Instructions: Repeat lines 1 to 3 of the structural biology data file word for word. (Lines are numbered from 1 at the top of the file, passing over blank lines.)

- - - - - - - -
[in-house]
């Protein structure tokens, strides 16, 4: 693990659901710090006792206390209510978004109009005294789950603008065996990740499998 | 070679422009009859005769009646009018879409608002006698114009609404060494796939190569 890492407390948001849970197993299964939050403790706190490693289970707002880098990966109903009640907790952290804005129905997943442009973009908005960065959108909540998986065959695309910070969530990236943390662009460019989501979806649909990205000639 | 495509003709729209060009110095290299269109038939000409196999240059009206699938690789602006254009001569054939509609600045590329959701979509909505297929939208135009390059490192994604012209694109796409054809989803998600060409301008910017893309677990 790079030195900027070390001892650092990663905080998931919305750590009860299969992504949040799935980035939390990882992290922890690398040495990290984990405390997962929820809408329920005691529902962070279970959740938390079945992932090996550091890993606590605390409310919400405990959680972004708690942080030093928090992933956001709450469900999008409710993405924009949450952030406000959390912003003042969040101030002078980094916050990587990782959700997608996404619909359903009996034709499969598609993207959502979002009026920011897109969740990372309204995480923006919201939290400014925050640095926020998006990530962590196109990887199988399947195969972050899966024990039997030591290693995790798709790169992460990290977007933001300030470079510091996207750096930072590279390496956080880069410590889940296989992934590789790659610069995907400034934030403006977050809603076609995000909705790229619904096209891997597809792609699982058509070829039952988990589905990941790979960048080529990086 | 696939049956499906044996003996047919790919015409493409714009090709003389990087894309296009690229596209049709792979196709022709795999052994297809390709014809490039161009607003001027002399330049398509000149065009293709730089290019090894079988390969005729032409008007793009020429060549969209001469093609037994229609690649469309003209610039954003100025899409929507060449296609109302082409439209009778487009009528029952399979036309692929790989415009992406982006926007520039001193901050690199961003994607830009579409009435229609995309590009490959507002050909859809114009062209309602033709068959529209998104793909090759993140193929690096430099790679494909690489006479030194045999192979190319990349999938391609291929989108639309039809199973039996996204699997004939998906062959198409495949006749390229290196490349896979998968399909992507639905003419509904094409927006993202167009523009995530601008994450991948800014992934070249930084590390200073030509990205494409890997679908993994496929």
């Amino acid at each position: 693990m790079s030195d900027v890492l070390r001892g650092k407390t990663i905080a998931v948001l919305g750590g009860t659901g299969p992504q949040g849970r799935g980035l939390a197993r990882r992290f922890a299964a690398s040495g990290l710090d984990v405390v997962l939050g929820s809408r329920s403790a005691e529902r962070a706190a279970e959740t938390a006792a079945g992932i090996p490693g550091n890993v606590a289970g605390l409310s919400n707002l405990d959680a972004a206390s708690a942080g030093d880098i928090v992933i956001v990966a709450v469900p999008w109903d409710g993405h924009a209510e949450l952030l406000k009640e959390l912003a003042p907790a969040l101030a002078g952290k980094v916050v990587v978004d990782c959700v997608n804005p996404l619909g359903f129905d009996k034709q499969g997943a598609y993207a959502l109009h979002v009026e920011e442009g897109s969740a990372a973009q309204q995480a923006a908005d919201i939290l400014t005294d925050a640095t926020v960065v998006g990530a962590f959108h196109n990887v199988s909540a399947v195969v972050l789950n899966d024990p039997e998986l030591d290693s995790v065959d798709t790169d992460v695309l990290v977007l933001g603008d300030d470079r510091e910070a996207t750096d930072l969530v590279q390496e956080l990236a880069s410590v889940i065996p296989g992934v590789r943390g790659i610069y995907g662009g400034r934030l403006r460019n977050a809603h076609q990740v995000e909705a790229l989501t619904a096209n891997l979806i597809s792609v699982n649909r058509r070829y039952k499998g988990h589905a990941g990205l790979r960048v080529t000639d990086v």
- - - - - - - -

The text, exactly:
[in-house]
């Protein structure tokens, strides 16, 4: 693990659901710090006792206390209510978004109009005294789950603008065996990740499998 | 070679422009009859005769009646009018879409608002006698114009609404060494796939190569 890492407390948001849970197993299964939050403790706190490693289970707002880098990966109903009640907790952290804005129905997943442009973009908005960065959108909540998986065959695309910070969530990236943390662009460019989501979806649909990205000639 | 495509003709729209060009110095290299269109038939000409196999240059009206699938690789602006254009001569054939509609600045590329959701979509909505297929939208135009390059490192994604012209694109796409054809989803998600060409301008910017893309677990 790079030195900027070390001892650092990663905080998931919305750590009860299969992504949040799935980035939390990882992290922890690398040495990290984990405390997962929820809408329920005691529902962070279970959740938390079945992932090996550091890993606590605390409310919400405990959680972004708690942080030093928090992933956001709450469900999008409710993405924009949450952030406000959390912003003042969040101030002078980094916050990587990782959700997608996404619909359903009996034709499969598609993207959502979002009026920011897109969740990372309204995480923006919201939290400014925050640095926020998006990530962590196109990887199988399947195969972050899966024990039997030591290693995790798709790169992460990290977007933001300030470079510091996207750096930072590279390496956080880069410590889940296989992934590789790659610069995907400034934030403006977050809603076609995000909705790229619904096209891997597809792609699982058509070829039952988990589905990941790979960048080529990086 | 696939049956499906044996003996047919790919015409493409714009090709003389990087894309296009690229596209049709792979196709022709795999052994297809390709014809490039161009607003001027002399330049398509000149065009293709730089290019090894079988390969005729032409008007793009020429060549969209001469093609037994229609690649469309003209610039954003100025899409929507060449296609109302082409439209009778487009009528029952399979036309692929790989415009992406982006926007520039001193901050690199961003994607830009579409009435229609995309590009490959507002050909859809114009062209309602033709068959529209998104793909090759993140193929690096430099790679494909690489006479030194045999192979190319990349999938391609291929989108639309039809199973039996996204699997004939998906062959198409495949006749390229290196490349896979998968399909992507639905003419509904094409927006993202167009523009995530601008994450991948800014992934070249930084590390200073030509990205494409890997679908993994496929």
């Amino acid at each position: 693990m790079s030195d900027v890492l070390r001892g650092k407390t990663i905080a998931v948001l919305g750590g009860t659901g299969p992504q949040g849970r799935g980035l939390a197993r990882r992290f922890a299964a690398s040495g990290l710090d984990v405390v997962l939050g929820s809408r329920s403790a005691e529902r962070a706190a279970e959740t938390a006792a079945g992932i090996p490693g550091n890993v606590a289970g605390l409310s919400n707002l405990d959680a972004a206390s708690a942080g030093d880098i928090v992933i956001v990966a709450v469900p999008w109903d409710g993405h924009a209510e949450l952030l406000k009640e959390l912003a003042p907790a969040l101030a002078g952290k980094v916050v990587v978004d990782c959700v997608n804005p996404l619909g359903f129905d009996k034709q499969g997943a598609y993207a959502l109009h979002v009026e920011e442009g897109s969740a990372a973009q309204q995480a923006a908005d919201i939290l400014t005294d925050a640095t926020v960065v998006g990530a962590f959108h196109n990887v199988s909540a399947v195969v972050l789950n899966d024990p039997e998986l030591d290693s995790v065959d798709t790169d992460v695309l990290v977007l933001g603008d300030d470079r510091e910070a996207t750096d930072l969530v590279q390496e956080l990236a880069s410590v889940i065996p296989g992934v590789r943390g790659i610069y995907g662009g400034r934030l403006r460019n977050a809603h076609q990740v995000e909705a790229l989501t619904a096209n891997l979806i597809s792609v699982n649909r058509r070829y039952k499998g988990h589905a990941g990205l790979r960048v080529t000639d990086v």